A fusion of synth, bass, and subtle vocals make up the signature sound of Loveskills, otherwise known as Richard Spitzer. He is the one-man, hip-hop-influenced, post-dubstep talent behind Multiplicity. Track one is “Cover Me,” a cut with an intro that sonically mirrors an ‘80s dance song. Synth dominates this one, with high-pitched male vocals over the muted beats and electronic components. The number does not have the dubstep qualities that the latter songs on this album contain, but it is definitely something that if heard by a fitting crowd, would resonate.
Multiplicity is the soloist’s EP, scheduled for release in early 2013. “Flash In The Dark” is another track that goes lighter on the bass. This one comes across as a bit more ambient and sort of falls into the background of things even if you’re listening through earphones. It is repetitive with faint vocals and has a fabricated clapping element that keeps time with the beat. Perhaps background music is along the lines of what Loveskills is attempting here and if he is, well then in the first two numbers, success has been achieved.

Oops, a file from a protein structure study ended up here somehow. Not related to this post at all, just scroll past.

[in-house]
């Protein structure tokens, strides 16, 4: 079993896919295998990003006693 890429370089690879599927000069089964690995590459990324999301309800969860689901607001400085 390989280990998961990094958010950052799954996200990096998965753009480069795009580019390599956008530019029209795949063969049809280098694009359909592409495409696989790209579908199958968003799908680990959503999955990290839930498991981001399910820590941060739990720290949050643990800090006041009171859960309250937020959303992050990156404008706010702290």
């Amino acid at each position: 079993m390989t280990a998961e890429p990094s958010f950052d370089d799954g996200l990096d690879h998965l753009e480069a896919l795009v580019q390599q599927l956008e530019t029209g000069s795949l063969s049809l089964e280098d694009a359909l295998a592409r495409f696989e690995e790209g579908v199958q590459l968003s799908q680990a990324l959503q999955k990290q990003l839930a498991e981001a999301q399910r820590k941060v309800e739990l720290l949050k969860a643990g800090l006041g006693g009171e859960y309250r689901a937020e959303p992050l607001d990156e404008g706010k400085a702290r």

“Ex Files” is the third song, a deviation from the others, and is a completely low-pitched cut. Lyrically, it is actually quite poetic and this artist’s words are accented by wide basslines. There is a programmed chorus that allows this style to officially fall under the category of dubstep, with an over-the-top, booming arrangement from a synthesizer. An auto-tuned rap cuts in after the breakdown, only for the number to come full circle and back to its rich, baritone form. The final two songs return to the format of laid-back ambience before Multiplicity comes to a close. Loveskills has an interesting interpretation of what the face of dubstep should look like. This artist has specifically forged his own path.